The concept of Devalaya and Shauchalaya was explained to the citizens through discussion and examples. The DWSC and public representatives themselves have set examples by donating toilets as individuals or as groups. The Chairman, DWSC cum Deputy Commissioner has donated one toilet and even his family (his wife, his mother, his mother-in-law and father-in-law) has donated four more. The Member Secretary, DWSC cum Executive Engineer (PHE) Jorhat has donated one toilet. Sectional Officers, GP Presidents, ward members, SBM Team of Jorhat, everyone has tried to set examples themselves by contributing and getting involved in this initiative.

It is important to mention here that this initiative in the leadership of Chairman, DWSC cum Deputy Commissioner, Jorhat has been successful mostly because it has tried to motivate others by showing the motivation of the DWSC itself in achieving actual ODF status.


The concept of Daan Toilet is a sustainable solution to the issue of left outs/newly grown households. The donee beneficiaries are made to understand that the toilets which they receive are not from any government scheme but a part of someone’s hard earned money.

One donee beneficiary Janmoni Bora from Dhekorgarah GP acknowledged this fact and saidIf someone can think so much about the health and future of my children, we can definitely start changing our ways.”

She is a widow with four children, all aged between 8 and 15. The family was using a kutcha toilet built by digging a pit on the ground at the back of their house. The youngest child added to his mother’s words that he even used the nearby drain as a toilet sometimes. Now, all the children and their mother are using the sanitary toilet donated to them.

The donated toilets are being built across several Gaon Panchayats in the district. It is noteworthy to mention that Dhekorgarah Gaon Panchayat of North West Jorhat Block had achieved the targets of BLS, but there were 59 households whose names were left out for which the GP could not be declared as Open Defecation Free.

From the 220 donated toilets, 59 of them were constructed in Dhekorgarah GP, as a result of which the GP was successfully declared as Open Defecation Free on 15th August, 2017.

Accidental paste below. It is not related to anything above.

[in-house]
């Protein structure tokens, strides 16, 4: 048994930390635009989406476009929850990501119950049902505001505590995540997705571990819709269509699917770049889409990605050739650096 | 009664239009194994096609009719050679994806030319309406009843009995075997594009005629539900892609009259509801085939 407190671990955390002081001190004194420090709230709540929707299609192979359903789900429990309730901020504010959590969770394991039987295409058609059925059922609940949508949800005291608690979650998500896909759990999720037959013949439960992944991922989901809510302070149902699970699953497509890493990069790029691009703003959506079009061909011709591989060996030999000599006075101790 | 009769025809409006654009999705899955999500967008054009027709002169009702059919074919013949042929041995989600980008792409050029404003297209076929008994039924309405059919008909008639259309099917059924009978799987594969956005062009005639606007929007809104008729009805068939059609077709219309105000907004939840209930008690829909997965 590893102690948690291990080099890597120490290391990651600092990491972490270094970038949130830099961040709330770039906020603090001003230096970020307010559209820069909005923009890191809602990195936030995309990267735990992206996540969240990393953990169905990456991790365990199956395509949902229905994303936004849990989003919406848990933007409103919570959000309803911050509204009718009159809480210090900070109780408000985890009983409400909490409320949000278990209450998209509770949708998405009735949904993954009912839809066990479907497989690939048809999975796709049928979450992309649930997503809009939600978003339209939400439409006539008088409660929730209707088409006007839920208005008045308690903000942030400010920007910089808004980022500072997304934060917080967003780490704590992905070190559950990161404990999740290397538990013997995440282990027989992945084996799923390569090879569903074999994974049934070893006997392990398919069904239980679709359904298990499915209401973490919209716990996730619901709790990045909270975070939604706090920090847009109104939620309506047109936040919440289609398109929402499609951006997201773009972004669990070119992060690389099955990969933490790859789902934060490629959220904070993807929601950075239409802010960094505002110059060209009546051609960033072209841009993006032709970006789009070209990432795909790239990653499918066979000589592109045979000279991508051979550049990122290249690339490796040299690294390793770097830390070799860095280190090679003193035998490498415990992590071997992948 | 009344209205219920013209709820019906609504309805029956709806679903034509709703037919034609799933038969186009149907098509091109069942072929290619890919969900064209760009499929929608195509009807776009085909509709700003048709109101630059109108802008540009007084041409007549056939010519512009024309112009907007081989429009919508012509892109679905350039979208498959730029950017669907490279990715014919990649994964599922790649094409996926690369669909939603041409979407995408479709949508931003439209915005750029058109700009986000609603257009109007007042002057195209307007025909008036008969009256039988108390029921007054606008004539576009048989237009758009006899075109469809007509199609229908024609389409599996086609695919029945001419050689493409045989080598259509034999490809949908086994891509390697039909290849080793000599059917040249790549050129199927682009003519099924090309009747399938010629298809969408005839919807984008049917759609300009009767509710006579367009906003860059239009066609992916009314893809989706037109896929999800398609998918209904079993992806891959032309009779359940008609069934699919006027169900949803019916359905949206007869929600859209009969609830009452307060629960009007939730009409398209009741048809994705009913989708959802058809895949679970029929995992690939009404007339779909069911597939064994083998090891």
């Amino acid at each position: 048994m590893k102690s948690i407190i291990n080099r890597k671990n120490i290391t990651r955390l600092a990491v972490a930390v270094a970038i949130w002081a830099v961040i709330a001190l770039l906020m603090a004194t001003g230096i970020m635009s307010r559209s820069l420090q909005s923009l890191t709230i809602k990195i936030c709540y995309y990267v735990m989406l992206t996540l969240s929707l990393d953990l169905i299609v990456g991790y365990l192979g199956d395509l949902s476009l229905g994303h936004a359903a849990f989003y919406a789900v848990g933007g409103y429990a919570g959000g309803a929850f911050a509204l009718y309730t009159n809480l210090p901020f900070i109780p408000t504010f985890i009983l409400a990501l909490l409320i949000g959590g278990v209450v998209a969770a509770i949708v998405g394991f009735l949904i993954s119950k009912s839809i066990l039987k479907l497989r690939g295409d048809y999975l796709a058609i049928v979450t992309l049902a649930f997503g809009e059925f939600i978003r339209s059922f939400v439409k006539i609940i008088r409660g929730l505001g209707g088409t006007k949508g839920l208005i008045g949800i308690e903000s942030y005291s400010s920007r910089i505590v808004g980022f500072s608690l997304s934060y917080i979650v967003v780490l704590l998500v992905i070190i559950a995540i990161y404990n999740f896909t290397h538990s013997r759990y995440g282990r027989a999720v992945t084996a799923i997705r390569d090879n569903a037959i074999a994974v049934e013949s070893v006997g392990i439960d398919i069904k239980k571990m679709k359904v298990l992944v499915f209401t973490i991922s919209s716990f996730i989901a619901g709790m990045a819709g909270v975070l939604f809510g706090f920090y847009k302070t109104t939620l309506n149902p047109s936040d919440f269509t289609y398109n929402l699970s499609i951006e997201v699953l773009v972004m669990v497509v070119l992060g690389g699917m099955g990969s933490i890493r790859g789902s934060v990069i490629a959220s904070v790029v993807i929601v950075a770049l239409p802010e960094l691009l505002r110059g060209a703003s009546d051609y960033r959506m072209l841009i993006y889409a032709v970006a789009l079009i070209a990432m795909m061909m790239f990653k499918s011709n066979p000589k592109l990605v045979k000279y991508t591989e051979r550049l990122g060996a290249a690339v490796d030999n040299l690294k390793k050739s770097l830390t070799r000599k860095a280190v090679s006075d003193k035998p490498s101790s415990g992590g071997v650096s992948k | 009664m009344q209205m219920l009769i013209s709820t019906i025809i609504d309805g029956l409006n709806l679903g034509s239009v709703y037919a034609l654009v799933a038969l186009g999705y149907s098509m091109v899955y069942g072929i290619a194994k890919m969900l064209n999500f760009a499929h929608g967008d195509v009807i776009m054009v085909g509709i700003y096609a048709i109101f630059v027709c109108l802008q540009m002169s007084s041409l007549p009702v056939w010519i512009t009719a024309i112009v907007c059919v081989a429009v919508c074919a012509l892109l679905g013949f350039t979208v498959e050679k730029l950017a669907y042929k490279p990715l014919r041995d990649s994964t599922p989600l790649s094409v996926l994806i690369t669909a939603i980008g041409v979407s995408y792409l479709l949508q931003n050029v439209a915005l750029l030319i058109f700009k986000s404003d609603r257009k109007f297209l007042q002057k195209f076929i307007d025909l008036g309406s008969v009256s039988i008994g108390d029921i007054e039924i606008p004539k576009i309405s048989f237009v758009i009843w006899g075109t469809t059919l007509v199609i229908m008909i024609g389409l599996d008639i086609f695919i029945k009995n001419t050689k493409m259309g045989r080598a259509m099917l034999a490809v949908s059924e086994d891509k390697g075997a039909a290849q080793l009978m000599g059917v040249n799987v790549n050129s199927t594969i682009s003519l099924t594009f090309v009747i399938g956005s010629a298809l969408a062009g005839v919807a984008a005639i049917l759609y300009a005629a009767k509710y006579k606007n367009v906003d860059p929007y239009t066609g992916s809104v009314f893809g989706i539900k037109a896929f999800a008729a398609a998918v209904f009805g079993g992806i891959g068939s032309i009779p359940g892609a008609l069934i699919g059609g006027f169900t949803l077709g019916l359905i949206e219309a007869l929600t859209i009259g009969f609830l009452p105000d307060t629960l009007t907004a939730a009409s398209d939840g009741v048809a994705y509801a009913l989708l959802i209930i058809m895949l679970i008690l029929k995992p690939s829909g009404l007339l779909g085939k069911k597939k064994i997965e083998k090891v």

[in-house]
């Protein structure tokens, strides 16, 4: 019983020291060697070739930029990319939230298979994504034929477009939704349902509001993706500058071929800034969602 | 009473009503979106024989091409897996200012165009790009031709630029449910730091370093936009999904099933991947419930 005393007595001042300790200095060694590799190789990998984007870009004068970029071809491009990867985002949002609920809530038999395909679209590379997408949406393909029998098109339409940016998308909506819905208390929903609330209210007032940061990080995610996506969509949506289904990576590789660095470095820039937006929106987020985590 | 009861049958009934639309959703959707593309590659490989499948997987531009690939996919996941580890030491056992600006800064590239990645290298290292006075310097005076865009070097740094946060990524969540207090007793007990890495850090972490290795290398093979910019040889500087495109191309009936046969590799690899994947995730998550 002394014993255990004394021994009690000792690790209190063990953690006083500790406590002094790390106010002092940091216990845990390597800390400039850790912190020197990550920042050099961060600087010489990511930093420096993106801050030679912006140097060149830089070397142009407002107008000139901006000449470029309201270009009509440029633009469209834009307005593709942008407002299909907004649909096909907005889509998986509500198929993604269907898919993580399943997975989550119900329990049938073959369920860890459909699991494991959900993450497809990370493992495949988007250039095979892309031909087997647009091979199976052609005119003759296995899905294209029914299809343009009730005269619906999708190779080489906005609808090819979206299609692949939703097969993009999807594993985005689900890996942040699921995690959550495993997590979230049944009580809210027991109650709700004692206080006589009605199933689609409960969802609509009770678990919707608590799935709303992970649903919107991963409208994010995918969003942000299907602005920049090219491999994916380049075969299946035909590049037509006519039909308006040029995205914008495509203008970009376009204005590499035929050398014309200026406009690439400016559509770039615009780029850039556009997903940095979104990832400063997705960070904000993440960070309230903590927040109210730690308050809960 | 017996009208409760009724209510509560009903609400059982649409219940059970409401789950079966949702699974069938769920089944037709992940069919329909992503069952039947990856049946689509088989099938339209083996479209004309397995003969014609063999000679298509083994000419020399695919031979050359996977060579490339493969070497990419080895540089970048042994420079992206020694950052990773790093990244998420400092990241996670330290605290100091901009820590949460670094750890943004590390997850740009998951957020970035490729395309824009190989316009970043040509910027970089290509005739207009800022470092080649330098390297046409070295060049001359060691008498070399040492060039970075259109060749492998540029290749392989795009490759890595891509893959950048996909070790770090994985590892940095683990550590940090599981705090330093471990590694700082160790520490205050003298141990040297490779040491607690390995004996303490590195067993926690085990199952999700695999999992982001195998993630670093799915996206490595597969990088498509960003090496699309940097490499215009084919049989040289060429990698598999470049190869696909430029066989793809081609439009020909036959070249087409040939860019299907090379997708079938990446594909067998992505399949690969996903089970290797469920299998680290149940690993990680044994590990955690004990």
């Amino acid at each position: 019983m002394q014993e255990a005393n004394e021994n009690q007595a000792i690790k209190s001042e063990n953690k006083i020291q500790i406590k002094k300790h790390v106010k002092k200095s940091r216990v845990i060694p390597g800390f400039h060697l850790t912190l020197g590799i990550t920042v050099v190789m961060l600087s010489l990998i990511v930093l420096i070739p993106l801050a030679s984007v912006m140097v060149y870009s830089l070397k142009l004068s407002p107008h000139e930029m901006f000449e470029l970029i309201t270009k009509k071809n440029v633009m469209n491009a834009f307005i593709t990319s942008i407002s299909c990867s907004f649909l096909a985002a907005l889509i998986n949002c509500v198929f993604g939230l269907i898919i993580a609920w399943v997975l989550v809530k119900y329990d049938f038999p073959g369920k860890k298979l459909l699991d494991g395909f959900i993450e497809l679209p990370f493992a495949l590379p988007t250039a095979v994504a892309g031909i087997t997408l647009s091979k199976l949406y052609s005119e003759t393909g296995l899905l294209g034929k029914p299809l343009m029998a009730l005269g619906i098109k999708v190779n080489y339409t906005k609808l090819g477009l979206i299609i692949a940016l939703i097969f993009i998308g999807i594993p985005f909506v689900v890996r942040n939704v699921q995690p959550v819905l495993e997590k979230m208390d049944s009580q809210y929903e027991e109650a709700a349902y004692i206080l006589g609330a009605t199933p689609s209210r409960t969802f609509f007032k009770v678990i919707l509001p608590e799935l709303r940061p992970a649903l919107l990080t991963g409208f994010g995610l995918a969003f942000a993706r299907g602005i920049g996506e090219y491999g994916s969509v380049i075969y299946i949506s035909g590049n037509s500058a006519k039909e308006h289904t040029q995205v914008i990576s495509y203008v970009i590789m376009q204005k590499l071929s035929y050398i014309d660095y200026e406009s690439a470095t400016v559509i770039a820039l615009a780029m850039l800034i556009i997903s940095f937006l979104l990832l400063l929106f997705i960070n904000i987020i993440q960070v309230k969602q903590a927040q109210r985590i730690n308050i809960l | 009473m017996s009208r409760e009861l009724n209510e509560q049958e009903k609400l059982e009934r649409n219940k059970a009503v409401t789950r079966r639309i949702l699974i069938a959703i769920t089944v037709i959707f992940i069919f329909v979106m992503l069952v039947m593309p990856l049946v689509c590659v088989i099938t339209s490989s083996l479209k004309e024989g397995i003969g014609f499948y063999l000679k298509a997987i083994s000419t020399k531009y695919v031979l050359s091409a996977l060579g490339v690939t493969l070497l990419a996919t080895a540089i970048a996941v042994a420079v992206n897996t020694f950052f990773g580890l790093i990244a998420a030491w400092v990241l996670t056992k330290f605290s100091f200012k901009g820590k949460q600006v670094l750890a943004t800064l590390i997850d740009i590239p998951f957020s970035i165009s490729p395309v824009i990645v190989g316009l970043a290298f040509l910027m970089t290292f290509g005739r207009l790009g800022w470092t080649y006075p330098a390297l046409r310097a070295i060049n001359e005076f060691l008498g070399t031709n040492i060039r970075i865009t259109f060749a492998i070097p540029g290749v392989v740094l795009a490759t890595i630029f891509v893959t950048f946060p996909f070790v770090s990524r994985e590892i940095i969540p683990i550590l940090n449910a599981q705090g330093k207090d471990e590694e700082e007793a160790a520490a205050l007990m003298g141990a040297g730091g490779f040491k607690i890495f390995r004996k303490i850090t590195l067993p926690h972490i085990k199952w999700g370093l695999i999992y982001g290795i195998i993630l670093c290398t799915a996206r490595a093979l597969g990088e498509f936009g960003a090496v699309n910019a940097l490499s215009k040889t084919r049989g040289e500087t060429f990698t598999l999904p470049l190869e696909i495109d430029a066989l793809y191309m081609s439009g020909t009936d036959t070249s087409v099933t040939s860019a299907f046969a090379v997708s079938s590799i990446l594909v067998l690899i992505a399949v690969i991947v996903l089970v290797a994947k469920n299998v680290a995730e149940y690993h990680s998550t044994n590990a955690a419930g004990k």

It is notable to mention that apart from such donation toilets directly from groups and individuals, DWSC Jorhat has also facilitated CSR contribution from ONGC. ONGC Cinnamara has sanctioned an amount of Rs. 253.8 Lakhs for constructing 2115 Nos. of toilets in left out/newly grown households, which will help in making 7 GPs of Titabor Block of Jorhat to be completely ODF.

Bought Leaf Factory Association, Marwari Thakurbari, Star Cement, Anamika Motors, Sohum Shoppe, Pragati Motors, Kaziranga University, Punjab Engineering, GDCL, Prerona Mahila Samiti, several businessmen, NGOs and citizens have come forward to donate generously for this cause.


Public meetings are held to appreciate the efforts of the donors, and their names are written in front of the toilets donated. Appreciation letters are also given for their charitable contributions. One documentary is being filmed about this initiative where the perspective of donors, donees and DWSC officials are taken and this shall be used for motivating more people to join this cause.

“We try to create a space where the donee and donor can connect directly,” Mittal said.


  1. The biggest challenge is convincing people to donate. They understand the cause, sympathise the situation but generally fall back when it comes to donation. DWSC Jorhat is trying to tackle this challenge by trying to set examples and showcasing the success stories. As Gandhi said, “Be the change you want to see.”
  2. The huge number of left out/newly grown households is a challenge. Hence we try to focus the donation in those areas which is nearing ODF status. But the donors have the freedom to donate anywhere they like, as long as the beneficiary is poor and have not received any incentive from Govt. Scheme for a toilet.
  3. Swachhata falls behind the line, when it comes to priority areas for the media. “Publicity of this issue is not as much as we wanted, although DWSC is trying their level best through social media, print media, filming documentaries and speaking about it in almost every public meeting,” Mittal said adding that publicity of this initiative will make the donors feel appreciated and also motivate others to join in and engagement of all stakeholders in this initiative will create a mass involvement in issues of sanitation.


The DC said that so far, they haven’t advertised this concept but the success of this initiative has even reached the ears of chief minister Sarbananda Sonowal. It was informed that the CM has asked other district administrations to follow suit, to adopt a people-government partnership to bring about change ‘Because change can only happen if we help each other,” Mittal opined.

It was also informed that other departments like PHE Assam are also exploring the possibilities of adopting the same approach.

In line with the saying ‘Cleanliness is next to Godliness’, this initiative is a reflection of the society’s readiness to help (Godliness), marching ahead with an objective to free their district from Open defecation (Cleanliness).


(The writer would like to extend her gratitude to Assam’s based journalist — Aamir Hazarika for providing the necessary inputs. The writer can be reached at or